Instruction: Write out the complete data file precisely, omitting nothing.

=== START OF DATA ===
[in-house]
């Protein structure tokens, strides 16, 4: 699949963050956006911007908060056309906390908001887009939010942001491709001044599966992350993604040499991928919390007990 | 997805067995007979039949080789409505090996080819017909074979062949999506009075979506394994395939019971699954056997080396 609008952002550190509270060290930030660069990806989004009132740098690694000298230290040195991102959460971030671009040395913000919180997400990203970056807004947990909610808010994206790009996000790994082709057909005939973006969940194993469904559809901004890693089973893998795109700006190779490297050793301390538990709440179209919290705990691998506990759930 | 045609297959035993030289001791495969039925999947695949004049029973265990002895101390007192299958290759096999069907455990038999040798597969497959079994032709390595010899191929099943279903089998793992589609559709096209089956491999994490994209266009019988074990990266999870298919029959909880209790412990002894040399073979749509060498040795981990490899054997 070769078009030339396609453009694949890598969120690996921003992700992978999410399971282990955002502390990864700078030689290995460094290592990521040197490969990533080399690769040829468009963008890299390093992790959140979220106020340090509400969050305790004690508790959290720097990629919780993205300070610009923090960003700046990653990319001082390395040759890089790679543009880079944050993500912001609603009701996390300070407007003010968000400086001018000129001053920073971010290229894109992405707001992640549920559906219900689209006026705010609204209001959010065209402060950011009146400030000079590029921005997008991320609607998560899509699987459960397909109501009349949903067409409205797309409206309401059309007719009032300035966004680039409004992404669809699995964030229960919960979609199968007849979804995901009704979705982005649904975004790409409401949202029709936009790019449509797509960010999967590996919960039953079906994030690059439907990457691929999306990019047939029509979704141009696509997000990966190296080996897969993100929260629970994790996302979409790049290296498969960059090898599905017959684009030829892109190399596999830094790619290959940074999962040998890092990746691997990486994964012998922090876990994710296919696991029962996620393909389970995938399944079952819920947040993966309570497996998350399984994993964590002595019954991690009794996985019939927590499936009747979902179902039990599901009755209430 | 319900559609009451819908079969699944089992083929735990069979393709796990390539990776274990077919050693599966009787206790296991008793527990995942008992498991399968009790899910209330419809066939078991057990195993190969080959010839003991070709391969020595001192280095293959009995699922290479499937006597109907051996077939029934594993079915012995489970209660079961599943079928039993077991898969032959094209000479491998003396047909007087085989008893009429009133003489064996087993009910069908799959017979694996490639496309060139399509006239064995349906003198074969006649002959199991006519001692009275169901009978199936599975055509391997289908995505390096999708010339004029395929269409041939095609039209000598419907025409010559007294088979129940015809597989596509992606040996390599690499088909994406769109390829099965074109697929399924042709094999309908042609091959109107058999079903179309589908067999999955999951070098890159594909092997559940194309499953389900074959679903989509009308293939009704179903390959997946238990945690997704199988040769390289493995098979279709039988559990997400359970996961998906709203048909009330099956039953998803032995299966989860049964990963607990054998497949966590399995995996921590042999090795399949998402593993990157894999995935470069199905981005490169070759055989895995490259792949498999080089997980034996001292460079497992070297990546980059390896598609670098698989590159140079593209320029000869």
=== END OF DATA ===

[in-house]
């Protein structure tokens, strides 16, 4: 699949963050956006911007908060056309906390908001887009939010942001491709001044599966992350993604040499991928919390007990 | 997805067995007979039949080789409505090996080819017909074979062949999506009075979506394994395939019971699954056997080396 609008952002550190509270060290930030660069990806989004009132740098690694000298230290040195991102959460971030671009040395913000919180997400990203970056807004947990909610808010994206790009996000790994082709057909005939973006969940194993469904559809901004890693089973893998795109700006190779490297050793301390538990709440179209919290705990691998506990759930 | 045609297959035993030289001791495969039925999947695949004049029973265990002895101390007192299958290759096999069907455990038999040798597969497959079994032709390595010899191929099943279903089998793992589609559709096209089956491999994490994209266009019988074990990266999870298919029959909880209790412990002894040399073979749509060498040795981990490899054997 070769078009030339396609453009694949890598969120690996921003992700992978999410399971282990955002502390990864700078030689290995460094290592990521040197490969990533080399690769040829468009963008890299390093992790959140979220106020340090509400969050305790004690508790959290720097990629919780993205300070610009923090960003700046990653990319001082390395040759890089790679543009880079944050993500912001609603009701996390300070407007003010968000400086001018000129001053920073971010290229894109992405707001992640549920559906219900689209006026705010609204209001959010065209402060950011009146400030000079590029921005997008991320609607998560899509699987459960397909109501009349949903067409409205797309409206309401059309007719009032300035966004680039409004992404669809699995964030229960919960979609199968007849979804995901009704979705982005649904975004790409409401949202029709936009790019449509797509960010999967590996919960039953079906994030690059439907990457691929999306990019047939029509979704141009696509997000990966190296080996897969993100929260629970994790996302979409790049290296498969960059090898599905017959684009030829892109190399596999830094790619290959940074999962040998890092990746691997990486994964012998922090876990994710296919696991029962996620393909389970995938399944079952819920947040993966309570497996998350399984994993964590002595019954991690009794996985019939927590499936009747979902179902039990599901009755209430 | 319900559609009451819908079969699944089992083929735990069979393709796990390539990776274990077919050693599966009787206790296991008793527990995942008992498991399968009790899910209330419809066939078991057990195993190969080959010839003991070709391969020595001192280095293959009995699922290479499937006597109907051996077939029934594993079915012995489970209660079961599943079928039993077991898969032959094209000479491998003396047909007087085989008893009429009133003489064996087993009910069908799959017979694996490639496309060139399509006239064995349906003198074969006649002959199991006519001692009275169901009978199936599975055509391997289908995505390096999708010339004029395929269409041939095609039209000598419907025409010559007294088979129940015809597989596509992606040996390599690499088909994406769109390829099965074109697929399924042709094999309908042609091959109107058999079903179309589908067999999955999951070098890159594909092997559940194309499953389900074959679903989509009308293939009704179903390959997946238990945690997704199988040769390289493995098979279709039988559990997400359970996961998906709203048909009330099956039953998803032995299966989860049964990963607990054998497949966590399995995996921590042999090795399949998402593993990157894999995935470069199905981005490169070759055989895995490259792949498999080089997980034996001292460079497992070297990546980059390896598609670098698989590159140079593209320029000869």